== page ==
"Chuluun!" she exclaimed as her son embraced her. "What happened? Your horse came back alone several hours ago..."

"We may be able to explain that, no da." Chichiri held up the colorfully embroidered door flap to allow Miaka and the rest of the group to see into the warm yurt.

"Mother, these people found me in the grazing lands and saved me when I nearly fell from my horse."

The woman beamed and beckoned them in. "Please, come in, travelers," she said, bustling around the small dwelling. A rainbow of reds, blues, oranges, greens, and yellows covered every painted surface and piece of fabric. The same geometric pattern on the yurt's door was echoed on the few pieces of furniture and in the plush, handwoven wool carpets the woman pulled out for them sit on. Placing them on the floor near the firepit in the center of the yurt, she removed the lid from a bubbling iron pot nestled in the coals. The savory scent of pepper, garlic, and boiled meat filled the air. "Sit, sit. Please, you must be hungry."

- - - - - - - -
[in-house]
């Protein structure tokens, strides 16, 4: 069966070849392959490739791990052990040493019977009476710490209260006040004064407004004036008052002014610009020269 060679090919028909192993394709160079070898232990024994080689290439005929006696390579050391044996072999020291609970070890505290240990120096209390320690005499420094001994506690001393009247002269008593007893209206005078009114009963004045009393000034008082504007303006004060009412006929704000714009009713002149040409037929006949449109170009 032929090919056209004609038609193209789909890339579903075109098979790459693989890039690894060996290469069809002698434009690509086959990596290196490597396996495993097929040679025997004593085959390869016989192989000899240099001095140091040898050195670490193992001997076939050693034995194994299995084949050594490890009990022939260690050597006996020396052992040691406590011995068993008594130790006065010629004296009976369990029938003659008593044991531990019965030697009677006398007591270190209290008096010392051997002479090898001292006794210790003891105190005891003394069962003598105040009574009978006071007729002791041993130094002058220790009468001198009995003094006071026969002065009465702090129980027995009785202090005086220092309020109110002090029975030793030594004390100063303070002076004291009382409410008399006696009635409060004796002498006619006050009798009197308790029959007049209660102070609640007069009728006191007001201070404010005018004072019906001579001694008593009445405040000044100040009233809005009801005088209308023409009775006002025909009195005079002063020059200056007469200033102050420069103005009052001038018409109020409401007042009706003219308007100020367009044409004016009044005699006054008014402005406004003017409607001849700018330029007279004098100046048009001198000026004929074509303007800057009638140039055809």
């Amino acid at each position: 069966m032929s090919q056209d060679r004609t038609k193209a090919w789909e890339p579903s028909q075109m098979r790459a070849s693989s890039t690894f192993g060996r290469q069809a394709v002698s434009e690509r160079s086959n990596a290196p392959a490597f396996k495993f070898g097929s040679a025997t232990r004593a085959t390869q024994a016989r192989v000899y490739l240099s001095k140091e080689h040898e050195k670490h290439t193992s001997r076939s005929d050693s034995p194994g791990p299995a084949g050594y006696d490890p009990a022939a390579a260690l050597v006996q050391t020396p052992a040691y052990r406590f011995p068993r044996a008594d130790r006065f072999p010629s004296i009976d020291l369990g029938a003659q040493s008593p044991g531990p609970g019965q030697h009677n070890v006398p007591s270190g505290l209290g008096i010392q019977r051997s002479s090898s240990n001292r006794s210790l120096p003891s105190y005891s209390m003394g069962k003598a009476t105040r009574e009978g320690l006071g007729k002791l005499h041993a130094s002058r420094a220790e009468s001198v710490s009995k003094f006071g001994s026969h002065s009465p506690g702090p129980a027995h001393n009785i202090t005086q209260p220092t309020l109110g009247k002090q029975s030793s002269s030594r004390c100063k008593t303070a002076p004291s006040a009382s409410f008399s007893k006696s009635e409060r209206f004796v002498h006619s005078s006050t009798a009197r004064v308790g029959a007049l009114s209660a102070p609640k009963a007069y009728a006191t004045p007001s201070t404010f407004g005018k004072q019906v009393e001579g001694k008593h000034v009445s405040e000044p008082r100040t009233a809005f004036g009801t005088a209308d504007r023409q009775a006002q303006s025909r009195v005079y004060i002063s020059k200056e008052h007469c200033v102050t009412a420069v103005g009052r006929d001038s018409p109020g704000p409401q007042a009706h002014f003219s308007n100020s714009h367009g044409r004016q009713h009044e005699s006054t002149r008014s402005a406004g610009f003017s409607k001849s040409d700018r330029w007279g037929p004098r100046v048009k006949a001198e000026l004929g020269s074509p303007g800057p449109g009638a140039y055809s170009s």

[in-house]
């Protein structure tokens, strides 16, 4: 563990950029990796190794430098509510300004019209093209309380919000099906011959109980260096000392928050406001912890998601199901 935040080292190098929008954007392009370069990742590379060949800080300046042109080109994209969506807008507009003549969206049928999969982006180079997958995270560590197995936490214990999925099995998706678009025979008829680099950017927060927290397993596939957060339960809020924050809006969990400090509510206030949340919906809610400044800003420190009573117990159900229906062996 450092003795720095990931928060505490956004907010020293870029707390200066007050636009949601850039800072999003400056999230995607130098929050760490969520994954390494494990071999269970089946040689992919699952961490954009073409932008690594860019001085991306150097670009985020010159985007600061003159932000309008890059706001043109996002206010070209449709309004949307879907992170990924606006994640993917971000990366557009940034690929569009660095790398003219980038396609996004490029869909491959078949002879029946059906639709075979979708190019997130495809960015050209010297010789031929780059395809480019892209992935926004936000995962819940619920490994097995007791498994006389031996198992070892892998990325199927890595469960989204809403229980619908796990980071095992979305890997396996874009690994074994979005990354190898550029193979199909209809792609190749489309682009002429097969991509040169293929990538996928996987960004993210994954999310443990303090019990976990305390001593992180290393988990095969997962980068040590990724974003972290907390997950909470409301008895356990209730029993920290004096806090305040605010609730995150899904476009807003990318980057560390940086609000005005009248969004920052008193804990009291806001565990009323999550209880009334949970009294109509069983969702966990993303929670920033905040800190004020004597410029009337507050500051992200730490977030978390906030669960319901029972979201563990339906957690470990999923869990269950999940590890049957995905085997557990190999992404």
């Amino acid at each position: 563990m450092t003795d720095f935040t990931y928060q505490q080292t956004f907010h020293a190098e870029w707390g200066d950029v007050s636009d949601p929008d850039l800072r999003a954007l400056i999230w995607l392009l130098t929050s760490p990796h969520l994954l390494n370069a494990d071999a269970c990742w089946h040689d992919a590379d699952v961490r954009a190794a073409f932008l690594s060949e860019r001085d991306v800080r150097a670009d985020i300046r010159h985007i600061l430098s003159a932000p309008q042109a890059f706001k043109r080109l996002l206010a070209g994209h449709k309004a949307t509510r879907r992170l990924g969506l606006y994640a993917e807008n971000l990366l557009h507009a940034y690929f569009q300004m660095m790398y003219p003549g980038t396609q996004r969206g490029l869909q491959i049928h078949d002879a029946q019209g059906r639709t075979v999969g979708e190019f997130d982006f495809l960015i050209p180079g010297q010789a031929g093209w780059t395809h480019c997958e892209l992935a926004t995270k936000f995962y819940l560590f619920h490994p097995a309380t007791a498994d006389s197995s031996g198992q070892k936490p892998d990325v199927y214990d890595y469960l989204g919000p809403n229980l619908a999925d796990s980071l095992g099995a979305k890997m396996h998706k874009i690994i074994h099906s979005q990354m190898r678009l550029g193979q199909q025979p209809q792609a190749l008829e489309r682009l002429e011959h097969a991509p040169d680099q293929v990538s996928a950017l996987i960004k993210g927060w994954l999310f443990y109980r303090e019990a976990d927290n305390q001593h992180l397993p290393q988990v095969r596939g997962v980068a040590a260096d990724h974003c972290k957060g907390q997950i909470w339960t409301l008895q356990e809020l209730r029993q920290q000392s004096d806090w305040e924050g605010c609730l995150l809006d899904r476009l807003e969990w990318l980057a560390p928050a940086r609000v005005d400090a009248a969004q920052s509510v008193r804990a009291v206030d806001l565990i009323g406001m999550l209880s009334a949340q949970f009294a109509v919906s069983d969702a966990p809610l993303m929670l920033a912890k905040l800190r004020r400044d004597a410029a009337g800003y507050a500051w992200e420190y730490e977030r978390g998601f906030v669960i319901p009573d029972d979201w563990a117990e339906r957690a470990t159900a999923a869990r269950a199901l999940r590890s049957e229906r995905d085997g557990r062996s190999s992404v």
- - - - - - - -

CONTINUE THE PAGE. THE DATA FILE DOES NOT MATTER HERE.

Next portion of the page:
Flopping down onto a pile of embroidered carpets close to the pot, Miaka watched the woman fill a small, embossed bronze bowl with a hearty soup brimming with vegetables, noodles, and meat. "Yes, ma'am!" She eagerly took the dish and a pair of slender copper chopsticks.

"Oh bless you," the woman said after passing out servings of the soup to each seishi as they took a place around the fire. "You saved my son's life. How can I ever repay you?"

Tamahome, directly to Miaka's right, looked up from his meal. "How about fifty cash?"

A scowl on her face and a frown on her lips, Miaka slapped him in the back of the head.

Chichiri sat cross-legged on a carpet with delicate red and blue geometric designs further from the fire and a bit apart from the rest of the group. "We have nowhere to stay, no da. It would be a big help if you could put all of us up for the night, no da." He took a bit of noodle in his chopsticks and glanced across the firepit at Tasuki, who sat between Chiriko and Nuriko. Tasuki glared at him from beneath his bangs, eyes steadily boring into his own as he ate. Frustration, anger, and irritation played in turn across his face as Chichiri had expected they would. He let out a deep breath. Damn.